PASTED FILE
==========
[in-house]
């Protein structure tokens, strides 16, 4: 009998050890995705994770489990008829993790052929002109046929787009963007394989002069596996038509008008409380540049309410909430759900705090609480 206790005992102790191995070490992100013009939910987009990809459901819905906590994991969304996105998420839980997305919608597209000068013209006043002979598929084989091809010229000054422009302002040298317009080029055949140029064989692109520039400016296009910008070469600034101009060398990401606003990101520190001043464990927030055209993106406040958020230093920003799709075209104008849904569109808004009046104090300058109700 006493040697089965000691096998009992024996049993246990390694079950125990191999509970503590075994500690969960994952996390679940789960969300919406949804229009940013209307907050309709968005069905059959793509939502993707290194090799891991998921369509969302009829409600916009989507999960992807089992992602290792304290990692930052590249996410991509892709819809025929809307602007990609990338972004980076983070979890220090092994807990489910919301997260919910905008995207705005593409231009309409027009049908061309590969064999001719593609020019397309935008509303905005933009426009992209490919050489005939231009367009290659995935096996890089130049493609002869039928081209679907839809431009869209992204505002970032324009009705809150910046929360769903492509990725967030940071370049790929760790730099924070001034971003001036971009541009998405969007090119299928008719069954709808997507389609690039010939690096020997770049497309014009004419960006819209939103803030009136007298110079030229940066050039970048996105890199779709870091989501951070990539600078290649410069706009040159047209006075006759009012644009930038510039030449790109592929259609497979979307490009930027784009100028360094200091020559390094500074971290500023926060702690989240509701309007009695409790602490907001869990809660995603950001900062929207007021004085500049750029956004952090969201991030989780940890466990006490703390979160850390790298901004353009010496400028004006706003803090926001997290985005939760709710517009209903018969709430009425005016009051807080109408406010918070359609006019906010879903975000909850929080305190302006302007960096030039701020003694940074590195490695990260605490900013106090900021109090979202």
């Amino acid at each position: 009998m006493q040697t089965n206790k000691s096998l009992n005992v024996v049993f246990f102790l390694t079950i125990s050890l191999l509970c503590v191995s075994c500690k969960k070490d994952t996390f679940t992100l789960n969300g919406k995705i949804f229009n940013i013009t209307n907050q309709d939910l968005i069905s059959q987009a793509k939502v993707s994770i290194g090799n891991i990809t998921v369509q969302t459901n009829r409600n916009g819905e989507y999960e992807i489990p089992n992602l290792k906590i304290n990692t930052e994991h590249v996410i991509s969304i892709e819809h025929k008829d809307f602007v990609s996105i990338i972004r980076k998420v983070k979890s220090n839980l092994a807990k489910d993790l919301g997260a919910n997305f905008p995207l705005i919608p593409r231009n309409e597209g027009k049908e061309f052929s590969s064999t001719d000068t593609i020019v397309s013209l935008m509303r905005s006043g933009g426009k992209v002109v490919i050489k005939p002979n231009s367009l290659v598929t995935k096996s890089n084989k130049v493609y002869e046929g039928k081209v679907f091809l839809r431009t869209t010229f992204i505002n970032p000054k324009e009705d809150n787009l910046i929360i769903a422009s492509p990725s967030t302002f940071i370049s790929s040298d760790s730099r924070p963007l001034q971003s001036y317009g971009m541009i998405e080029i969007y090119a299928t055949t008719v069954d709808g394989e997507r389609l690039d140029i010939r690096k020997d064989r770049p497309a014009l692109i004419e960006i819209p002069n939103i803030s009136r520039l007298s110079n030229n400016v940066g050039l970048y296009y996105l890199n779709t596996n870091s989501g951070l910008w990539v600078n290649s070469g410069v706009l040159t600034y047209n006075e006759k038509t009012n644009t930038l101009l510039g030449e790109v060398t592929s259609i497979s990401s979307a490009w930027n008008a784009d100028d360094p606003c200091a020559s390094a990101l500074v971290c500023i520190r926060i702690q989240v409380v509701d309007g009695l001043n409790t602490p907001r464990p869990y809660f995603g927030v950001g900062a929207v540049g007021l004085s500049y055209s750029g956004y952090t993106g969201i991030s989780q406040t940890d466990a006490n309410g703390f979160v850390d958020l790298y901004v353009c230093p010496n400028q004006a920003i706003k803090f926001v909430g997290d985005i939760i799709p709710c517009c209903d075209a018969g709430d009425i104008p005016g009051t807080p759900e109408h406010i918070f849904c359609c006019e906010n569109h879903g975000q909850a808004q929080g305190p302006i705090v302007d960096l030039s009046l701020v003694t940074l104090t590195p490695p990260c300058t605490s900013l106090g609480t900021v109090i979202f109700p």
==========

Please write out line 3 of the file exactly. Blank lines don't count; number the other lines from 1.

């Amino acid at each position: 009998m006493q040697t089965n206790k000691s096998l009992n005992v024996v049993f246990f102790l390694t079950i125990s050890l191999l509970c503590v191995s075994c500690k969960k070490d994952t996390f679940t992100l789960n969300g919406k995705i949804f229009n940013i013009t209307n907050q309709d939910l968005i069905s059959q987009a793509k939502v993707s994770i290194g090799n891991i990809t998921v369509q969302t459901n009829r409600n916009g819905e989507y999960e992807i489990p089992n992602l290792k906590i304290n990692t930052e994991h590249v996410i991509s969304i892709e819809h025929k008829d809307f602007v990609s996105i990338i972004r980076k998420v983070k979890s220090n839980l092994a807990k489910d993790l919301g997260a919910n997305f905008p995207l705005i919608p593409r231009n309409e597209g027009k049908e061309f052929s590969s064999t001719d000068t593609i020019v397309s013209l935008m509303r905005s006043g933009g426009k992209v002109v490919i050489k005939p002979n231009s367009l290659v598929t995935k096996s890089n084989k130049v493609y002869e046929g039928k081209v679907f091809l839809r431009t869209t010229f992204i505002n970032p000054k324009e009705d809150n787009l910046i929360i769903a422009s492509p990725s967030t302002f940071i370049s790929s040298d760790s730099r924070p963007l001034q971003s001036y317009g971009m541009i998405e080029i969007y090119a299928t055949t008719v069954d709808g394989e997507r389609l690039d140029i010939r690096k020997d064989r770049p497309a014009l692109i004419e960006i819209p002069n939103i803030s009136r520039l007298s110079n030229n400016v940066g050039l970048y296009y996105l890199n779709t596996n870091s989501g951070l910008w990539v600078n290649s070469g410069v706009l040159t600034y047209n006075e006759k038509t009012n644009t930038l101009l510039g030449e790109v060398t592929s259609i497979s990401s979307a490009w930027n008008a784009d100028d360094p606003c200091a020559s390094a990101l500074v971290c500023i520190r926060i702690q989240v409380v509701d309007g009695l001043n409790t602490p907001r464990p869990y809660f995603g927030v950001g900062a929207v540049g007021l004085s500049y055209s750029g956004y952090t993106g969201i991030s989780q406040t940890d466990a006490n309410g703390f979160v850390d958020l790298y901004v353009c230093p010496n400028q004006a920003i706003k803090f926001v909430g997290d985005i939760i799709p709710c517009c209903d075209a018969g709430d009425i104008p005016g009051t807080p759900e109408h406010i918070f849904c359609c006019e906010n569109h879903g975000q909850a808004q929080g305190p302006i705090v302007d960096l030039s009046l701020v003694t940074l104090t590195p490695p990260c300058t605490s900013l106090g609480t900021v109090i979202f109700p």